One of the laws presented in Parashat Ki-Teitzei is that of the ben sorer u-moreh, or “wayward son.” Startlingly, the Torah requires parents of a habitually disobedient youngster to bring him to the local court, who would put the youngster to death (21:21). The Gemara in Masekhet Sanhedrin (71a) famously comments that this law “never happened and will never happen in the future.” As the Gemara proceeds to note, the conditions that need to be met for this law to apply make a situation of ben sorer u-moreh all but impossible. Specifically, the Gemara mentions the requirement that the two parents look and sound alike, and are the same height – a condition which can hardly be imagined being met. The Gemara states that this law was nevertheless included in the Torah for the purpose of “derosh ve-kabel sekhar” – to offer us the opportunity to study it and thereby earn reward.
Some have suggested a deeper reading of the Gemara’s comment based on the Mishna’s famous remark (Sanhedrin 71b), cited by Rashi (to 21:18), that a ben sorer u-moreh is punished “al sheim sofo” – in anticipation of what he would otherwise become. As Rashi explains, a youngster who routinely commits the offenses that render him a ben sorer u-moreh is all but guaranteed to become a criminal as an adult. The Torah therefore determined that such a boy should be killed before this eventuality unfolds. It has been suggested that this understanding of the institution of ben sorer u-moreh lies at the heart of the Gemara’s assertion that such a situation never occurred and will never occur. Never, the Gemara teaches, will there ever be a sinner who has no hope of changing, who has fallen to such depths of depravity that a future of sin and criminal behavior is assured. The Torah depicts a prototype of a wayward youngster who is certain to continue his downward moral spiral without any possibility of reversing his course, but the Gemara clarifies that this depiction is purely hypothetical. In reality, there will never be an irredeemably bad sinner; nobody will ever be a ben sorer u-moreh, a person who has no hope of improving his conduct.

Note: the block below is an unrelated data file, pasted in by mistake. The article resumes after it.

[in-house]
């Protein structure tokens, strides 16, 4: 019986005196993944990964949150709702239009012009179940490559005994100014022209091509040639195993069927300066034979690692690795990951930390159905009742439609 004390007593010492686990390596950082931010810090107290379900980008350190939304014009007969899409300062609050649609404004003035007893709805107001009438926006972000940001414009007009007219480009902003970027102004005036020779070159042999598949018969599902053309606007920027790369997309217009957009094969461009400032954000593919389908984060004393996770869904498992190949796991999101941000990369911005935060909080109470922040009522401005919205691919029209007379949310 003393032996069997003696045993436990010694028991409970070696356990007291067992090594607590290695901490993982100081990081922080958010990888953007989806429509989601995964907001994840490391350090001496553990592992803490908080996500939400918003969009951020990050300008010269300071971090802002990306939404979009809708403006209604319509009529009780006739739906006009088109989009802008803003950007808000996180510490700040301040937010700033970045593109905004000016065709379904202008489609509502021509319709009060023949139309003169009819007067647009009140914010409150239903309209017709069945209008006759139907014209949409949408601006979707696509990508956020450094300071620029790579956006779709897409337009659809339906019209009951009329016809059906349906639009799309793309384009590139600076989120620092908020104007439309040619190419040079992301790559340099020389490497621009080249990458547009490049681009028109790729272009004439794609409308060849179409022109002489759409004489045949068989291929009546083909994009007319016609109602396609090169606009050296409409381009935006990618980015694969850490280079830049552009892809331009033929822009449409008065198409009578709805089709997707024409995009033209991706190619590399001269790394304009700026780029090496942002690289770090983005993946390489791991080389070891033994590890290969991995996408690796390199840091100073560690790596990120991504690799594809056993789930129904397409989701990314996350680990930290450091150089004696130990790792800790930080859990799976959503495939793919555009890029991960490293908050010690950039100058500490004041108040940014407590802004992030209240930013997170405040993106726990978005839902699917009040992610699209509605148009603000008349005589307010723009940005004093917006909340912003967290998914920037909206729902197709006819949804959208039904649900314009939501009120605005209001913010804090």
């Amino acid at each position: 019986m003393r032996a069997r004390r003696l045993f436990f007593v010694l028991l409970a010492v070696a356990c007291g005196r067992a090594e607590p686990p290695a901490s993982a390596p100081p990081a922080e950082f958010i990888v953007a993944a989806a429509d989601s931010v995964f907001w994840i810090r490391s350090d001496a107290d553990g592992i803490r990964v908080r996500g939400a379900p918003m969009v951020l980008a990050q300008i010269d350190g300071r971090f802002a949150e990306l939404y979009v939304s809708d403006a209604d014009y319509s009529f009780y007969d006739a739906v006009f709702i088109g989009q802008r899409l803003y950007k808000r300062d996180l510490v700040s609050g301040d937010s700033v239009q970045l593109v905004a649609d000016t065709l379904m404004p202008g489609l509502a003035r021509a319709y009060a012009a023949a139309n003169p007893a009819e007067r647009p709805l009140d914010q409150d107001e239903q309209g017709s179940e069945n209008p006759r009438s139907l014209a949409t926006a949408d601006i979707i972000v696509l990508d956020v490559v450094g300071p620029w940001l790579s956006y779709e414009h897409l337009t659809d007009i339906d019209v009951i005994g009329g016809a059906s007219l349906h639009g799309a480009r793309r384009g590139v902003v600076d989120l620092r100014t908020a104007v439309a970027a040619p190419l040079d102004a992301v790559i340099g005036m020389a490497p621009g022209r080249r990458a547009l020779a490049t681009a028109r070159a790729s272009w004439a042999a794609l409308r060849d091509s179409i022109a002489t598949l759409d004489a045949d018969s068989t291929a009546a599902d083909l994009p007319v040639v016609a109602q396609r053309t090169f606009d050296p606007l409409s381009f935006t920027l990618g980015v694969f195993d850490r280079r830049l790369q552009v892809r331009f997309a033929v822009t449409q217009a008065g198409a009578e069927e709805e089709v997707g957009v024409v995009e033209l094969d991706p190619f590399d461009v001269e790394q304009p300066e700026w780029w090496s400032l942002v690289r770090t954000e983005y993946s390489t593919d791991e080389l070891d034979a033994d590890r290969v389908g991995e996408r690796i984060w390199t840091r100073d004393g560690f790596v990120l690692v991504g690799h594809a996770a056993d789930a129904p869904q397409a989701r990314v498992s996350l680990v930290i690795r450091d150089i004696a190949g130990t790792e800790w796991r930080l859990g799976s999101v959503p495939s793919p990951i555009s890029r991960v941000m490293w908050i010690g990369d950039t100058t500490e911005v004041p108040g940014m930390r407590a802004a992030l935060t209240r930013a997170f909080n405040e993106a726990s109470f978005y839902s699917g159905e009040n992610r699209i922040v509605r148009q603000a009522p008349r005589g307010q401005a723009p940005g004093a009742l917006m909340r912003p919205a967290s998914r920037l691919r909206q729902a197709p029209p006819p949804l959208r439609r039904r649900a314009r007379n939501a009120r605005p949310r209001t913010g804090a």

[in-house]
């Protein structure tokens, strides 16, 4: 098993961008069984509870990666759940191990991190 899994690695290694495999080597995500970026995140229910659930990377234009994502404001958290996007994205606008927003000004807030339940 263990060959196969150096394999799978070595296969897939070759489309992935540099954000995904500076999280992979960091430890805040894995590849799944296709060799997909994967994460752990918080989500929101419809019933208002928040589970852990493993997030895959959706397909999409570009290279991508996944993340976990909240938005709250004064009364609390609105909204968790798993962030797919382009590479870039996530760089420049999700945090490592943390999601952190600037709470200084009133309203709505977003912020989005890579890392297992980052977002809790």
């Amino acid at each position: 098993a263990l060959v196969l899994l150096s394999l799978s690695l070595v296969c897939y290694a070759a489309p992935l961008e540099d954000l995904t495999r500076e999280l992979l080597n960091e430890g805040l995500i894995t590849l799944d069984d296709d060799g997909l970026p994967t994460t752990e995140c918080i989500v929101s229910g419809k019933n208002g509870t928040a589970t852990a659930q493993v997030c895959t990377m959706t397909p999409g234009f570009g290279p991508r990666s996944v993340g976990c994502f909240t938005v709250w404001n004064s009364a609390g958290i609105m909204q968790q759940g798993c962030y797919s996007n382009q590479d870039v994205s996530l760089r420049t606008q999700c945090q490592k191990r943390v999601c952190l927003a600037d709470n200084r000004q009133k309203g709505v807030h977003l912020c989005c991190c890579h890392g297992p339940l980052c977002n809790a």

We might, however, ask, for what purpose did the Torah depict this hypothetical circumstance? If we are guaranteed to always have the ability to change and to raise ourselves from the abyss of sin, then what value is there in portraying the theoretical image of a somebody without this ability?
The answer, perhaps, is that the hypothetical model of the ben sorer u-moreh warns us of the difficulty involved in changing habits and modes of conduct. The fact that it is theoretically possible for somebody to fall into such depths of evil that he has no ability to recover shows us that behavior patterns are extremely difficult to reverse. While it is true that there never was or will be a ben sorer u-moreh, an individual so evil that he lost the power to change, there have been countless people who failed to utilize their power to change because of how hard the process is. The extreme, unrealistic case of the ben sorer u-moreh is perhaps intended to urge us all to develop proper habits and routines, and to avoid falling into habits that will be exceedingly difficult – though never impossible – to change later.